Trailer, Gameplay, & Screenshots
About this game
Developer: Oscar Brittain
Content Rating: Mature
In Desert Child, you are a young and talented hoverbike racer who needs to figure out how you can scrape enough cash together through racing and odd jobs to punch your one way ticket to the Red Planet to enter the biggest race in the universe, the Grand Prix.
Gamer Reviews36 Reviews
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Critic Reviews7 Reviews
While its got style, it’s disappointing how little it does with it. Races are fine, the world it presents quickly becomes finding the quickest route to reach the end, and once reached it all ends so abruptly you can’t help but begin it again with the curiosity of there having to be something more. In the end, there isn’t that much more to it, and even an easy Platinum trophy on PlayStation 4 doesn’t make this a game I would recommend to anyone.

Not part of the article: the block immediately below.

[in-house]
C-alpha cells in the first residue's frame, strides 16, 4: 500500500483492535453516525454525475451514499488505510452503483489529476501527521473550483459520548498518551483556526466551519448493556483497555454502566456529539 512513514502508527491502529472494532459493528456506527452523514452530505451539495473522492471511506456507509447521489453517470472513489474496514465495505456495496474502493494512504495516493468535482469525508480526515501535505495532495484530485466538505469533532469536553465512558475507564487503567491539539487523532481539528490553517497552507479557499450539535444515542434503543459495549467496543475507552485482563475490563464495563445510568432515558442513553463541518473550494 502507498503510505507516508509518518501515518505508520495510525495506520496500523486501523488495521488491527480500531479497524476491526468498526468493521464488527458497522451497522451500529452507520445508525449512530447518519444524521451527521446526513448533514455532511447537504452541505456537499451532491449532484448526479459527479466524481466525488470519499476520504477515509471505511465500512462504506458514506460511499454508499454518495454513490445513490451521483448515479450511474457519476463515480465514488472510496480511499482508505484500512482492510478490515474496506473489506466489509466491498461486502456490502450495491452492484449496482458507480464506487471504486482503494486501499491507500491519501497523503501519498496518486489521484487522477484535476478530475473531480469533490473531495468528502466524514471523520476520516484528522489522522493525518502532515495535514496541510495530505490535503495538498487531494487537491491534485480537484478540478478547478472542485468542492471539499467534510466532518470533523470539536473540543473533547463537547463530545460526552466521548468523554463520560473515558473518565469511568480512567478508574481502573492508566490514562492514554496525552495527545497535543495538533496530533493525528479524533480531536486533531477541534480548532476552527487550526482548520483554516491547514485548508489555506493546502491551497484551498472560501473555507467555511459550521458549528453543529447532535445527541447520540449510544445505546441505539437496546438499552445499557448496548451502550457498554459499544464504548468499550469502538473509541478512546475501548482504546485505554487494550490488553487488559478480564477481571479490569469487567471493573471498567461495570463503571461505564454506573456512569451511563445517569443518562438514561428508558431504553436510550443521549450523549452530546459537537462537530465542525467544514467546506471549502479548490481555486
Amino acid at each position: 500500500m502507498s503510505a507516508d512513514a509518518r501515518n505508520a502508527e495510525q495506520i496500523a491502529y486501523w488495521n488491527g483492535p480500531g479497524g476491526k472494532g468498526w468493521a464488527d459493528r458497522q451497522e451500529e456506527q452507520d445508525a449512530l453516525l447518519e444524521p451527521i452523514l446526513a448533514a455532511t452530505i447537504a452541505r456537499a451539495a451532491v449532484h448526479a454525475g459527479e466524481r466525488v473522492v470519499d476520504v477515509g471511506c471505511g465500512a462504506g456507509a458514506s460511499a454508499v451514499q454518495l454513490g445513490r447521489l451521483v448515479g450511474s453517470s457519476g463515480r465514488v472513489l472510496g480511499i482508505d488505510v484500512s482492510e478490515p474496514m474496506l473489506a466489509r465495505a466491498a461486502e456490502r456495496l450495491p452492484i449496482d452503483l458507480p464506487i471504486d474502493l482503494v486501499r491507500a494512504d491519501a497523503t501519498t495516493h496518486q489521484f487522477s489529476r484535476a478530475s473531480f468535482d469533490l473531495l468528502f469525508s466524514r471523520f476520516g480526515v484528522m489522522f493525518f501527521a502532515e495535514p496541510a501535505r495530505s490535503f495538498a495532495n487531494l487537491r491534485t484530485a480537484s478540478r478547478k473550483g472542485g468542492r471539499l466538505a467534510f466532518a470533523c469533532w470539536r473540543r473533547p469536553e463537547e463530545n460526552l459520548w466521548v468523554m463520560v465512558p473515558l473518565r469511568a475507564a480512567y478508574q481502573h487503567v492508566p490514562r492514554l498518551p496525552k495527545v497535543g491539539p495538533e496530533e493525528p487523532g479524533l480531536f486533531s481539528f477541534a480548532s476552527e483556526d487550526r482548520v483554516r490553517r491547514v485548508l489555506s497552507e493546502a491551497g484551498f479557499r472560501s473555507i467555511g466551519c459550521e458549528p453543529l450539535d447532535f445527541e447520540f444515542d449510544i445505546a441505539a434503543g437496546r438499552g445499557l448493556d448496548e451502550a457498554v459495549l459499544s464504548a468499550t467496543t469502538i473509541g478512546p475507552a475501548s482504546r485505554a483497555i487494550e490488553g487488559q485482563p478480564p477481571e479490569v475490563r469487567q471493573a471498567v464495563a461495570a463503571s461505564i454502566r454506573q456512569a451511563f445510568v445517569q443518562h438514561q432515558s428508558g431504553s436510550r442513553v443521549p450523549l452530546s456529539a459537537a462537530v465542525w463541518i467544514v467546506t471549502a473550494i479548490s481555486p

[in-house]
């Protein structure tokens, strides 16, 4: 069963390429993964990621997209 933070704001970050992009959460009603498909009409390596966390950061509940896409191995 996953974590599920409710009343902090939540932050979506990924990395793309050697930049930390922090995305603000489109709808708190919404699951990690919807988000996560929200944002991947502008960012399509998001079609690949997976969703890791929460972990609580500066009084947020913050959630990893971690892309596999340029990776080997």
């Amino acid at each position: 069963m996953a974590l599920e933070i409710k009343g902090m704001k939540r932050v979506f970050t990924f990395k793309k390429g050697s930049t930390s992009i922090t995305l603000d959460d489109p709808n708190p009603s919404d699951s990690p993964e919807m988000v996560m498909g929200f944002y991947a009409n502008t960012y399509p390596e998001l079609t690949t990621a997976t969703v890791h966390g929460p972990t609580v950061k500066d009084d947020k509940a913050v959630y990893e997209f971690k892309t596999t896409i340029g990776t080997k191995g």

Desert Child is built upon the promise of solid ideas that don’t quite come together. And sadly, they’re so deeply intertwined that a mistake in one aspect of the game critically injures the other part of the game. Hoverbike racing is a neat central mechanic but it wears thin and is stifled by its lack of difficulty and useless upgrades. Planning how and where to spend your limited funds is a creative, relatable mechanic but suffocates under the repetitive racing and the needless upgrades associated with it.
Grinding for slim rewards during the few hours it takes to finish Desert Child encourages you to think broadly about financial hardship. While that’s a worthwhile topic to consider, the inert world and thin gameplay aren’t enough to translate Desert Child’s core concept into an entertaining game.